Wednesday, October 7, 2015


Editor's note

Mathilda Twomey and the threat to press freedom

TODAY is very concerned about the statements made by Chief Justice Mathilda Twomey yesterday morning on Bonzour Sesel, statements that reflect the judiciary's repressive tendency since Mrs Twomey was appointed Chief Justice.

In trying to justify her decision to grant an order effectively gagging the press in the Damienne Morel murder case, Mrs Twomey said "if they don't want to learn the lesson, we'll have to make them learn the lesson".

Mathilda Twomey; the sister to one of James Michels advisers
She cites the fact that this newspaper sends supposedly inexperienced journalists to cover court stories, stating that several stories have been misreported, to explain her repressive stance towards TODAY, which Mrs Twomey seems to have singled out.

It is regrettable that Mrs Twomey feels that it is her job to make the press "learn lessons". It is not, we can assure her. The Chief Justice's role has never been to control the press.

When mistakes do occur, TODAY always rectifies the errors: we have never shied away from our responsibilities. But what Mrs Twomey needs to understand is that mistakes are more likely to happen when information is hidden and not readily available, as is the case with the judiciary and many ministries and parastatal bodies.

We have covered countless court stories because tragedies are played out every day in the country’s courtrooms and it is only when the press shines a light on the workings of the judiciary that we can ensure that the courts perform their duties in a satisfactory manner. Regardless of what Mrs Twomey may feel, the courts are accountable to the public and it is our role as an independent newspaper to bring to the fore the way cases are dealt with by lawyers, juries and judges alike.

The Chief Justice's reflections on SBC yesterday show that she does not fully comprehend the role of an independent press in a democracy. Her solution to the fact that the public will be deprived of information if she gags the press is baffling - "the public can come and follow cases if they're interested. Even if we do not have enough space to accommodate all of them".

The accepted - and reasonable - way to deal with factual mistakes in newspapers in all democracies around the world is to request that a rejoinder is published, as unsatisfactory as this recourse may seem. The solution is not and never has been to gag the press.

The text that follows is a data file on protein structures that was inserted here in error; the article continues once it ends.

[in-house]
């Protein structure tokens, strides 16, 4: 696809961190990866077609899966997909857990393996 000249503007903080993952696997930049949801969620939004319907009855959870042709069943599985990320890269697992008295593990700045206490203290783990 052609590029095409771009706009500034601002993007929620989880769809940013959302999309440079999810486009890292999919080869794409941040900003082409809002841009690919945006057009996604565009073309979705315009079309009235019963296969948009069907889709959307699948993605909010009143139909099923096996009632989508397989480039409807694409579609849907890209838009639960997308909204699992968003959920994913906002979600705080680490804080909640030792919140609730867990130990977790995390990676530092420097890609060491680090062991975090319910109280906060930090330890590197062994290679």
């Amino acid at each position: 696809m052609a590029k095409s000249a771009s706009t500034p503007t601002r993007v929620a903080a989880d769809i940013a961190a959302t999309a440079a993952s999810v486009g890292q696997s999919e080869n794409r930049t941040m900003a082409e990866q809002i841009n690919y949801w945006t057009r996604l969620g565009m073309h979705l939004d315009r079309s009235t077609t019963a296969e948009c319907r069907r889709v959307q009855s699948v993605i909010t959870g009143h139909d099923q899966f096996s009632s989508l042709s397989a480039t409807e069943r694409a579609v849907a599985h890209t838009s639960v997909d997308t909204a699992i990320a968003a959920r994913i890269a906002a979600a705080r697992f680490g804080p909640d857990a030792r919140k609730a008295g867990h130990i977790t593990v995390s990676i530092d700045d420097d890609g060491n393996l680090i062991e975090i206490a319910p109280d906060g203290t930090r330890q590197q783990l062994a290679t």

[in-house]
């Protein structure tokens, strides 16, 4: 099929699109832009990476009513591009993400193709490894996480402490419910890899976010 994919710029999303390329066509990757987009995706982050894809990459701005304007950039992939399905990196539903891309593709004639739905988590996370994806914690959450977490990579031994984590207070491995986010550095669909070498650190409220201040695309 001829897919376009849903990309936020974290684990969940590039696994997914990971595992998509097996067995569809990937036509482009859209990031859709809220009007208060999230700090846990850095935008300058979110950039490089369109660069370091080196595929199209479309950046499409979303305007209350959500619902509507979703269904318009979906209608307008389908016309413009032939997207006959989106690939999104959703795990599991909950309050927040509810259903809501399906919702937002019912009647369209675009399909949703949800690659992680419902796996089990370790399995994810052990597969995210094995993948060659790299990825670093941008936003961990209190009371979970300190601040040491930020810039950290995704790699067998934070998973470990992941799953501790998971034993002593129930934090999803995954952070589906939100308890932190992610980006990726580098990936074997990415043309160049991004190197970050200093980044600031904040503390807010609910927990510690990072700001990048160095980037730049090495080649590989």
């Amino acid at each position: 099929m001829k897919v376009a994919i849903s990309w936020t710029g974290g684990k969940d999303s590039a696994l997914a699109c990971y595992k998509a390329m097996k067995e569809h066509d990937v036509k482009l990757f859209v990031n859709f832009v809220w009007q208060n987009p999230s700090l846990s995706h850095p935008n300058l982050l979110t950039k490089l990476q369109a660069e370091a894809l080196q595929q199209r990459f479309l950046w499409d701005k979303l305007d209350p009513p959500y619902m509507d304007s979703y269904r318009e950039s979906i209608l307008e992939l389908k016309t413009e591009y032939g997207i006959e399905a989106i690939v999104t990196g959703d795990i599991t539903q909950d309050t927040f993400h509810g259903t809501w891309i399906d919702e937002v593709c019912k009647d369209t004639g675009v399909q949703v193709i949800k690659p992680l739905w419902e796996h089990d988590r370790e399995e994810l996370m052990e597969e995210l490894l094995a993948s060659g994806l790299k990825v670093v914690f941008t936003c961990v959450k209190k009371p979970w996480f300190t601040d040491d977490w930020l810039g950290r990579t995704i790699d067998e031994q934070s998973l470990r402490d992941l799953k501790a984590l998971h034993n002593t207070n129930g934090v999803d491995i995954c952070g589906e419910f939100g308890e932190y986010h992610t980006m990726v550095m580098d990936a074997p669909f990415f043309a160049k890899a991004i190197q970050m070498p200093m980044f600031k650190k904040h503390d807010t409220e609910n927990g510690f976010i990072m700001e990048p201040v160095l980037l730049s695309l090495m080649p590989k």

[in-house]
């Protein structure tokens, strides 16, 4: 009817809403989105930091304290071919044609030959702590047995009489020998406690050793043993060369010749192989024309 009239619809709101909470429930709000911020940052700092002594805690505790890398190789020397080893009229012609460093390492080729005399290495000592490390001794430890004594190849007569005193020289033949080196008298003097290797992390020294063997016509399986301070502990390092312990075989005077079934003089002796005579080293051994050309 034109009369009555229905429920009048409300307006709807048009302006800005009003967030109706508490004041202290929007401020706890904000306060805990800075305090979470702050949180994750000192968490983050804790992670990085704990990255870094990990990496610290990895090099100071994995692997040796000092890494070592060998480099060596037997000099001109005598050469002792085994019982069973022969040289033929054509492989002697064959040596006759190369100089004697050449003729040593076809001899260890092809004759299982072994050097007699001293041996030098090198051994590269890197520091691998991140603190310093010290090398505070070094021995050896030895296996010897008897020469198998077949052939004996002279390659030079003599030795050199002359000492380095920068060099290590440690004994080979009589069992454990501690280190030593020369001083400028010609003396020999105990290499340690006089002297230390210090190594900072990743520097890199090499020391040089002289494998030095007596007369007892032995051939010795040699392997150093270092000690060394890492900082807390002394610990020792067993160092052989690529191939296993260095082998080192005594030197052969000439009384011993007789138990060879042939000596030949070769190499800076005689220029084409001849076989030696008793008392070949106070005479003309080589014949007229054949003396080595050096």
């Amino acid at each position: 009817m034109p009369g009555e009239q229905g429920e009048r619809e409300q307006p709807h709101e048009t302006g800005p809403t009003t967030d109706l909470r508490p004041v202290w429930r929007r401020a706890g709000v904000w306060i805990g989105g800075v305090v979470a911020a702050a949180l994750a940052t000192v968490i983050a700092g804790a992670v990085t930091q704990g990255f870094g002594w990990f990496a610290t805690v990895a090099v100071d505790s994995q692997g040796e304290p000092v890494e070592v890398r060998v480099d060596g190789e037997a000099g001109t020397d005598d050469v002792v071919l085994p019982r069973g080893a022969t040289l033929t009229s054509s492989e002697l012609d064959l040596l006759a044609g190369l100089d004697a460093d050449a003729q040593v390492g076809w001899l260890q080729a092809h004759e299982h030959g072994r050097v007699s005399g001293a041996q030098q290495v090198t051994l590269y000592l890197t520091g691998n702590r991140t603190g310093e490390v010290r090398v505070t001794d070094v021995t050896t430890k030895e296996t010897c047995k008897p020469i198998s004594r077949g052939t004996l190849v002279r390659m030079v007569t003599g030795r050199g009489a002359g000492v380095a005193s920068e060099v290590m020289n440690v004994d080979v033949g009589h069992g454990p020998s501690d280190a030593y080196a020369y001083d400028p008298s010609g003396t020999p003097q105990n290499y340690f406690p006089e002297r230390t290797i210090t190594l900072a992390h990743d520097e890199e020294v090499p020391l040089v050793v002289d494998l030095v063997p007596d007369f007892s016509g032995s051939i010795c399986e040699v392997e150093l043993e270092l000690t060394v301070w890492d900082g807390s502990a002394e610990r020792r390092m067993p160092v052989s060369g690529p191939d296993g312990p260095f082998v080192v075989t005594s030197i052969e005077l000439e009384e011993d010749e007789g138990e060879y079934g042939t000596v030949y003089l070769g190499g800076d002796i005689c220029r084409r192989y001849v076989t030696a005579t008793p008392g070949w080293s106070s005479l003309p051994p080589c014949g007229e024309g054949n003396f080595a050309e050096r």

Hinting at some form of bad faith on our part, Mrs Twomey says that to ensure no mistakes are made, "it would have been so easy to call the person responsible for media relations at the judiciary". Yet, Mrs Twomey regretted, in a correspondence to TODAY recently, that the judiciary did not have a media officer. A week ago, when we learnt that lawyer Anthony Juliette had asked for a gagging order against TODAY, we wrote to the judiciary to ask that a copy of the court proceedings be made available to us. Our email was ignored.

Judgments and court proceedings are not readily available to the press in Seychelles. In fact judgments, which are meant to be public documents, are only available at a fee, sometimes days after they have been issued. The press cannot wait for when the judiciary is ready to communicate. This is not how it works. We have a duty to our readers to inform them of what is going on as the workings of the judiciary affect many ordinary people. Our duty is to them.

Fittingly, the 2015 Ibrahim Index of African Governance shows a dramatic deterioration in the country's performance in the freedom of expression index. Mrs Twomey should reflect on that instead of trying to stifle freedom of the press and of expression, let alone alienate the local press corps and its "inexperienced" journalists.

Source: Today in Seychelles